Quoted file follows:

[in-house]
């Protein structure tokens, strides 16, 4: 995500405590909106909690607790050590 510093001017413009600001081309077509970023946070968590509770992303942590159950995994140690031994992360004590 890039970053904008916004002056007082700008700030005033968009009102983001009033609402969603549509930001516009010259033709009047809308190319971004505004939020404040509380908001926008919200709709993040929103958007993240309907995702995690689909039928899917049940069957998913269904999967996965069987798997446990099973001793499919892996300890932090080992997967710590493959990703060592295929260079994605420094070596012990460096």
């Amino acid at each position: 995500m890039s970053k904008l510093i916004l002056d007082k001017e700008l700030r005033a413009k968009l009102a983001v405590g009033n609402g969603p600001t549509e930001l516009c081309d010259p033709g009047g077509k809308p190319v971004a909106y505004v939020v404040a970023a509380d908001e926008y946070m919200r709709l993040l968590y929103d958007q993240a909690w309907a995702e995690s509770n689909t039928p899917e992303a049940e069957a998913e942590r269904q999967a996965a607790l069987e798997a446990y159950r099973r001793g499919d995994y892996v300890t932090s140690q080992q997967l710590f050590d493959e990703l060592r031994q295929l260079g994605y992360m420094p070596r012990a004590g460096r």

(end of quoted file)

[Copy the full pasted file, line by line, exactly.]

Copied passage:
[in-house]
């Protein structure tokens, strides 16, 4: 995500405590909106909690607790050590 510093001017413009600001081309077509970023946070968590509770992303942590159950995994140690031994992360004590 890039970053904008916004002056007082700008700030005033968009009102983001009033609402969603549509930001516009010259033709009047809308190319971004505004939020404040509380908001926008919200709709993040929103958007993240309907995702995690689909039928899917049940069957998913269904999967996965069987798997446990099973001793499919892996300890932090080992997967710590493959990703060592295929260079994605420094070596012990460096």
């Amino acid at each position: 995500m890039s970053k904008l510093i916004l002056d007082k001017e700008l700030r005033a413009k968009l009102a983001v405590g009033n609402g969603p600001t549509e930001l516009c081309d010259p033709g009047g077509k809308p190319v971004a909106y505004v939020v404040a970023a509380d908001e926008y946070m919200r709709l993040l968590y929103d958007q993240a909690w309907a995702e995690s509770n689909t039928p899917e992303a049940e069957a998913e942590r269904q999967a996965a607790l069987e798997a446990y159950r099973r001793g499919d995994y892996v300890t932090s140690q080992q997967l710590f050590d493959e990703l060592r031994q295929l260079g994605y992360m420094p070596r012990a004590g460096r």